Lenders encouraging customers to provide Open Banking data ‘early on’ in credit decisioning process

Ellie Duncan
16 Dec 2022

Lenders are using Open Banking data to “make better informed credit risk decisions” and “expand access to affordable loans”, according to speakers from Evolution Money and Abound, respectively, on a recent Open Banking Expo live panel debate. 

The debate, titled ‘Raising the stakes in the battle to onboard new customers’ in association with Equifax, heard from Michelle He, co-founder and chief operating officer of Abound, formerly Fintern, about her own experiences of being “credit invisible”. 

Michelle HeShe explained that on first moving to the UK from Singapore 12 years ago, despite having a job and “a stable income”, no lenders or banks were prepared to offer her a loan.  

“The reason is because I was credit invisible in the country, that’s what we call thin file. Some people who live in the UK for many years are still thin file because they are not associated with that kind of credit ecosystem,” said He. 

The panellists, including Matt Meecham, chief digital officer at Evolution Money and Karl-Magnus Wadsack, strategic growth director, Open Banking at Equifax, were asked how lenders are using Open Banking to significantly improve their ability to approve customers who would traditionally have been considered thin file or credit invisible, and therefore, expand access to affordable loans/credit. 

“People with thin file are not able to borrow at good rates. There are millions of people in the UK with a thin file. We, at Abound, took an Open Banking-first approach to our underwriting.  

“We focus on how much the customers can afford to pay the loans, as opposed to only looking at their credit score, because we believe the credit score is outdated and is very noisy,” Abound’s He said. 

Speaking on the panel on 1 December, Meecham said Open Banking has been “integral in helping us assess creditworthiness and helping us make better informed credit risk decisions”.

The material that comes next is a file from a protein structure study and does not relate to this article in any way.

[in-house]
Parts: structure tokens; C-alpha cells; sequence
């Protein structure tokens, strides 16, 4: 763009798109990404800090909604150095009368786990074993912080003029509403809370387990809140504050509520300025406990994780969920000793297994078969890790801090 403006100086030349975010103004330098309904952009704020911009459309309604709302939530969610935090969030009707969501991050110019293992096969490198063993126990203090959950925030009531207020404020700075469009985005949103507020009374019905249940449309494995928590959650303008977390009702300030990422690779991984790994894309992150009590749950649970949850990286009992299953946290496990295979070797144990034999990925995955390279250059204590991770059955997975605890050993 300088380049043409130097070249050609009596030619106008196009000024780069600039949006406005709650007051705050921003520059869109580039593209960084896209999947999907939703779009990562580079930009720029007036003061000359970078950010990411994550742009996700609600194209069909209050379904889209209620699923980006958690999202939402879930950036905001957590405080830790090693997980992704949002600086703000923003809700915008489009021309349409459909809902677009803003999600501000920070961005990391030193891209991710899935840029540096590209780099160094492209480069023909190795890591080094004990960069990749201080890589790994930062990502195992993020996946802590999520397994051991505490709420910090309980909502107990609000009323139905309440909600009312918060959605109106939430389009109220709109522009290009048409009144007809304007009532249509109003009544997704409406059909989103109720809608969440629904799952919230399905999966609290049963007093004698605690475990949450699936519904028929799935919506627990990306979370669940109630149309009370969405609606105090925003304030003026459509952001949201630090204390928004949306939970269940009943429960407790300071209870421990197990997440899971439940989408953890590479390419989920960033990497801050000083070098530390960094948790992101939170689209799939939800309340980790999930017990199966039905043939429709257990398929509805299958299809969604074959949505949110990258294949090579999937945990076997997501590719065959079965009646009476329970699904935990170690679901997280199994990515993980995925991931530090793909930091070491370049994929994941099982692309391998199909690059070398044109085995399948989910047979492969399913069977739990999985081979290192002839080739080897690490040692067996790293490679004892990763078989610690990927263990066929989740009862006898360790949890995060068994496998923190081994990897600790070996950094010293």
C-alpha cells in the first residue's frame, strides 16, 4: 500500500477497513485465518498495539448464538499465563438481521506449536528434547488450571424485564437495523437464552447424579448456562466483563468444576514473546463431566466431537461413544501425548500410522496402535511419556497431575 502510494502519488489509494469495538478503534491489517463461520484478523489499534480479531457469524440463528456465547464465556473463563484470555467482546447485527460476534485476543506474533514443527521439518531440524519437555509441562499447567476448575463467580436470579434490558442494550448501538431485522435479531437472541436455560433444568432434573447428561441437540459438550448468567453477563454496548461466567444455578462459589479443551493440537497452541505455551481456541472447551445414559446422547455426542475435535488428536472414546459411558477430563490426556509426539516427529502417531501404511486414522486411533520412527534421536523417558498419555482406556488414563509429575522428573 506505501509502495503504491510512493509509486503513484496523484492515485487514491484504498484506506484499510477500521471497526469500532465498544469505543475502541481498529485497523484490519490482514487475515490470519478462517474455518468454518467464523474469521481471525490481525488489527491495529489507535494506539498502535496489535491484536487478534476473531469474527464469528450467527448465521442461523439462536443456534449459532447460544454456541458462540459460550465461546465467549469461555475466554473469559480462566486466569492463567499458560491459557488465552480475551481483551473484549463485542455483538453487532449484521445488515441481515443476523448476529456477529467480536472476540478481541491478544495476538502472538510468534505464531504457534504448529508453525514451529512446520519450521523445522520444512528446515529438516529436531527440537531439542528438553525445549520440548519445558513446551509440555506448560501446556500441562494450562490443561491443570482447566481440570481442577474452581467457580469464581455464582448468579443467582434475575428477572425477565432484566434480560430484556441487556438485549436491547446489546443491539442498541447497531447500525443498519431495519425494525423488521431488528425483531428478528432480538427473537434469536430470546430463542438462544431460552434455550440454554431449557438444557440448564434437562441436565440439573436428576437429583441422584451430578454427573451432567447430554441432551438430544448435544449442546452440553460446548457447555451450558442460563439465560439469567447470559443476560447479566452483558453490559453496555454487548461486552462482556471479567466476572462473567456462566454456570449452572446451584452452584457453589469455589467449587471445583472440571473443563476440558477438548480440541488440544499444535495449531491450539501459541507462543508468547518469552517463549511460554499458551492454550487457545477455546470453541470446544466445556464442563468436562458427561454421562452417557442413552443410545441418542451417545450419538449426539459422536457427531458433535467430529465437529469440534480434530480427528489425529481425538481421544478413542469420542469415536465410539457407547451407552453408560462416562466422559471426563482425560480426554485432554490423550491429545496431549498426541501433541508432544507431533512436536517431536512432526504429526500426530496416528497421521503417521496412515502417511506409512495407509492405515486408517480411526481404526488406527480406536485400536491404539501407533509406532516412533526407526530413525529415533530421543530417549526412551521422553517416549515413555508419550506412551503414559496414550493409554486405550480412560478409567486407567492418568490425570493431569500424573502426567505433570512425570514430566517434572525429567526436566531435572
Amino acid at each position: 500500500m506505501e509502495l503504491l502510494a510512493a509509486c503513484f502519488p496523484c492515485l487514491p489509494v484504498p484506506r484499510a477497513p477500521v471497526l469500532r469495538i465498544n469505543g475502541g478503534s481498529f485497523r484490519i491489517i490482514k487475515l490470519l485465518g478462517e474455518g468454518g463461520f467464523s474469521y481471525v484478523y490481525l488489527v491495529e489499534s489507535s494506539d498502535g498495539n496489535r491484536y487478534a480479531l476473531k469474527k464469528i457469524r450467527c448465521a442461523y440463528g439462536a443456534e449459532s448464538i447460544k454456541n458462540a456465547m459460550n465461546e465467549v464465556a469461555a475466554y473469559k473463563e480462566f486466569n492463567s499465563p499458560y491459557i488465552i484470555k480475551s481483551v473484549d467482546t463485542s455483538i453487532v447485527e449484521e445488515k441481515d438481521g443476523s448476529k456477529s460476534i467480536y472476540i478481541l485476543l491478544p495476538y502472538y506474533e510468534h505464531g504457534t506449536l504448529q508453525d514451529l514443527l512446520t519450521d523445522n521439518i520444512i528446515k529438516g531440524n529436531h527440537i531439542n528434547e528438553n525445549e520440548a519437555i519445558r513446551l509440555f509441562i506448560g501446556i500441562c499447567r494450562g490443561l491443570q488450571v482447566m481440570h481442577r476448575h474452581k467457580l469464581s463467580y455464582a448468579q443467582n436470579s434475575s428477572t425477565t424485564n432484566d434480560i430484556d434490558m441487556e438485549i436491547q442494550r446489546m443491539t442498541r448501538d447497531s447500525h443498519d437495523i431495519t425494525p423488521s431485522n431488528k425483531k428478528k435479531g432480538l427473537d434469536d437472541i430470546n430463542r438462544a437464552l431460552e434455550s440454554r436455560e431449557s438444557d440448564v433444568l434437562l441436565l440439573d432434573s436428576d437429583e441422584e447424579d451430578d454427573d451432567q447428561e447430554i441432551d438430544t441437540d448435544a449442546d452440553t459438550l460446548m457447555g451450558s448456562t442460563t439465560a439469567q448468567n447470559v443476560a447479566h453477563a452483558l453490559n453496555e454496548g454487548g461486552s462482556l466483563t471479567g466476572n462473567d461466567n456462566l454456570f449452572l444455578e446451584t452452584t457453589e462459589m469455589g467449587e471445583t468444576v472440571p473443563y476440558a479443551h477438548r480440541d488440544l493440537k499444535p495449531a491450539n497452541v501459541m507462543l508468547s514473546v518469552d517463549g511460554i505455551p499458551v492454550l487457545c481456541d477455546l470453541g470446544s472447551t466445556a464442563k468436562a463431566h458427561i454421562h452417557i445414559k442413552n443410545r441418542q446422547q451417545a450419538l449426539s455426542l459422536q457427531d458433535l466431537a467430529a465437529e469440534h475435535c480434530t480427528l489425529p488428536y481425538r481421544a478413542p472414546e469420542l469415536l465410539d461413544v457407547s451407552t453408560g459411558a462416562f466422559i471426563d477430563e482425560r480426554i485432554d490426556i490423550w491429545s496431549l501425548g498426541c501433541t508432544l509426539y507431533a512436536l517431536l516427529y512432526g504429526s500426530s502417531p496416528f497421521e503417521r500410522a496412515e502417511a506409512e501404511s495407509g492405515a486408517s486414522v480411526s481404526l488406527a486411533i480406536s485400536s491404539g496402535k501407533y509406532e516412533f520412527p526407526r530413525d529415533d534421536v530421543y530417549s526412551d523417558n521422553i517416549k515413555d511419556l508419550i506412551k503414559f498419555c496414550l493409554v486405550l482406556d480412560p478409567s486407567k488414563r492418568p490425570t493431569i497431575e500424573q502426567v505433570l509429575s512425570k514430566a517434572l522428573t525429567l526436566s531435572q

“My focus, as chief digital officer, is to get customers to provide Open Banking data as early on as possible in that journey, which assists with our decisioning logic,” Meecham added.  

“I think it’s also important to say Open Banking is not just limited to customers with thin or impaired credit files. It actually helps our decisioning logic and affordability assessments for customers with strong credit profiles as well.” 

Equifax’s Karl-Magnus Wadsack

Wadsack said that because of the consent required for Open Banking data, whereby “an individual has to formally give their consent to share their transaction data… via Open Banking”, he suggested it is often viewed as “a point of friction”.

“But I think that is very much a myth, in that the benefits that that consent gives, more than outweighs that friction point. It gives additional real-time insights, which streamlines the lending decision overall.  

“And it affords additional confirmation of things like ID, ensures the customer can afford the loan and results in the customer being potentially offered affordable credit… particularly those who are credit invisible, thin file customers,” he explained. 

To watch the Open Banking Expo live panel debate in association with Equifax on demand, click here. 

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